Kitty, a Raytheon UK Digital lead business analyst, volunteers her time as a “befriender” to veterans through a Royal Air Forces Association programme. She checks on their welfare, offering them regular telephone friendship and alerting them to other support services.
You could forgive Kitty for having little down time. She has a demanding day job as a Raytheon UK Digital lead business analyst, and she volunteers for various charities and organizations. Even so, when the Royal Air Force Association put out the call for volunteers to check on vulnerable people, she was quick to sign up.
The association’s Befriending Service is part of a larger scheme, Operation CONNECT, where volunteers call veterans to check on their welfare, offer friendship and alert them to other support services. However, with more than 30,000 people to get in touch with – help is desperately needed.
“I am very grateful to be able to help the RAF veterans who are vulnerable and could become lonely and isolated during the coronavirus outbreak as many of them are elderly and are in shielding. RAFA is a fantastic organisation to provide welfare assistance to the veterans,” Kitty said.
Kitty is no stranger to supporting her community; she has been a volunteer Police Officer Special Constable with the London Metropolitan for 11 years.
Special constables (or “Specials”) are volunteer police officers with the same powers as regular officers. They play a crucial role in fighting crime and making our streets safer in communities. “Specials“ come from many different backgrounds and all walks of life. They volunteer around four hours per week and form a vital link between their community and the police.
Kitty’s role as a “special” is largely focused on preventing crime that targets elderly and vulnerable people. Her contribution was rewarded when she received the Metropolitan Police Borough Commander Commendation, recognising her contribution to the local community in the Kensington and Chelsea Borough.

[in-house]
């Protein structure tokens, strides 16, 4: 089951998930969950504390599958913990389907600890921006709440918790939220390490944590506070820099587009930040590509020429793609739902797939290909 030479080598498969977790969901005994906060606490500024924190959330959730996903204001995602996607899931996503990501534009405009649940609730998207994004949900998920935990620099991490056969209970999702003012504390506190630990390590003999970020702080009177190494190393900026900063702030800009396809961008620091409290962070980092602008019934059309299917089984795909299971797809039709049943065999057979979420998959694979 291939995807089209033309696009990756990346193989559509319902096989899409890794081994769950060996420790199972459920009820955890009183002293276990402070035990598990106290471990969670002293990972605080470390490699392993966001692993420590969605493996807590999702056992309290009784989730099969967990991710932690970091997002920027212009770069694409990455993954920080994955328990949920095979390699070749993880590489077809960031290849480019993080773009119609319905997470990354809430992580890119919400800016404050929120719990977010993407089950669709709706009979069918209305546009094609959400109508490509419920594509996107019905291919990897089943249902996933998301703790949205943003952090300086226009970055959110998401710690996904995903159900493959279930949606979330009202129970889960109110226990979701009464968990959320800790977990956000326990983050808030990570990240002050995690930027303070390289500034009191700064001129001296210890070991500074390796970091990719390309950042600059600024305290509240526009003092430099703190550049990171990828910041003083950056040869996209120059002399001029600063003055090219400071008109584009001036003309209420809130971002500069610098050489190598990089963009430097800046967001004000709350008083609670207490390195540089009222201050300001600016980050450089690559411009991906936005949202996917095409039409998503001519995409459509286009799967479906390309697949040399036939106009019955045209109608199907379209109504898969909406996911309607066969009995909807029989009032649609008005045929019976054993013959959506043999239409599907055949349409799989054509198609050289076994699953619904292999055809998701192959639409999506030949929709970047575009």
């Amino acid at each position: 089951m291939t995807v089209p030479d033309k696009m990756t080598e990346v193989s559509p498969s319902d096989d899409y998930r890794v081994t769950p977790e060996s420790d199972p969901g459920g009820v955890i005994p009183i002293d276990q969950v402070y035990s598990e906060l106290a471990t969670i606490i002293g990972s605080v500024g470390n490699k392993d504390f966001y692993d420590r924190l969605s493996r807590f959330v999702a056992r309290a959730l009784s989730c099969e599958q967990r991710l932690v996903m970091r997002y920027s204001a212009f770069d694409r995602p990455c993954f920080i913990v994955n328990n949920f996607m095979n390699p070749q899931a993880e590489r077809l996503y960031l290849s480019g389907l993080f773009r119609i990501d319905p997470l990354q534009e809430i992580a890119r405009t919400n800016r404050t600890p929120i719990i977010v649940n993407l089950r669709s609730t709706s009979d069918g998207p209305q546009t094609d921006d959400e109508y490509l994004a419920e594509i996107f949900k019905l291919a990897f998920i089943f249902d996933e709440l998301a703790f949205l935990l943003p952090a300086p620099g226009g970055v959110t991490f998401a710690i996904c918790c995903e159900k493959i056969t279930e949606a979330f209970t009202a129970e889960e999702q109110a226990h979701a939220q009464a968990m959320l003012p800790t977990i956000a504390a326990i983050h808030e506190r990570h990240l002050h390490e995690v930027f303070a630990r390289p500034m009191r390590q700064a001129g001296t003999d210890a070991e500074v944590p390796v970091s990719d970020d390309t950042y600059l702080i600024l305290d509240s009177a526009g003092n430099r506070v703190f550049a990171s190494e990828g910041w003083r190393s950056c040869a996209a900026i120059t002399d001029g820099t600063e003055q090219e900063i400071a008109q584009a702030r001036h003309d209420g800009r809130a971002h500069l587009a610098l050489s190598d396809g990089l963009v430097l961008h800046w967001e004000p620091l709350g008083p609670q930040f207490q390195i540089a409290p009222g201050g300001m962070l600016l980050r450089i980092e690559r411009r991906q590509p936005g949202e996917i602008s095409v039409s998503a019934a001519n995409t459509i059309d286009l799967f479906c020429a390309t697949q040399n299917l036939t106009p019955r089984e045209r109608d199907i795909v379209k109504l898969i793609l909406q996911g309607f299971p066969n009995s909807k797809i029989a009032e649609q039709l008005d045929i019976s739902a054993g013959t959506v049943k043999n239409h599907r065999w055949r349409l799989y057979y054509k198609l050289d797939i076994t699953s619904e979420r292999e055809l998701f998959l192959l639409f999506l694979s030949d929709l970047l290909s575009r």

“I paid home visits to elderly and vulnerable people to check their welfare and to provide them information about crime prevention such as being more vigilant on phone scammers, suspicious visitors to their home.” Kitty said.
“I hope I’d be able to apply my experience to the RAFA telephone befriender initiative,” she said.
Kitty has devoted part of her weekends to the Royal Air Force Association initiative, having already been delegated five “befriendees” to begin contacting. The association have also provided her with detailed instruction on how to conduct calls and best code of practice, as well as an online call log to keep track of her ongoing conversations.
Like many others, Kitty has been struck by the volunteering efforts going on around the country, which is why she hardly hesitated to sign up for this one.
“It might sound a bit cliché but I want to volunteer in order to give something back to society by helping people who are vulnerable and in need,” she said. “We should make the world a better place not a worse place.
“It is very fulfilling to help others and even more rewarding when my efforts get recognised whether it is a pat on the back or a smile on people’s face when they thank me,” Kitty said.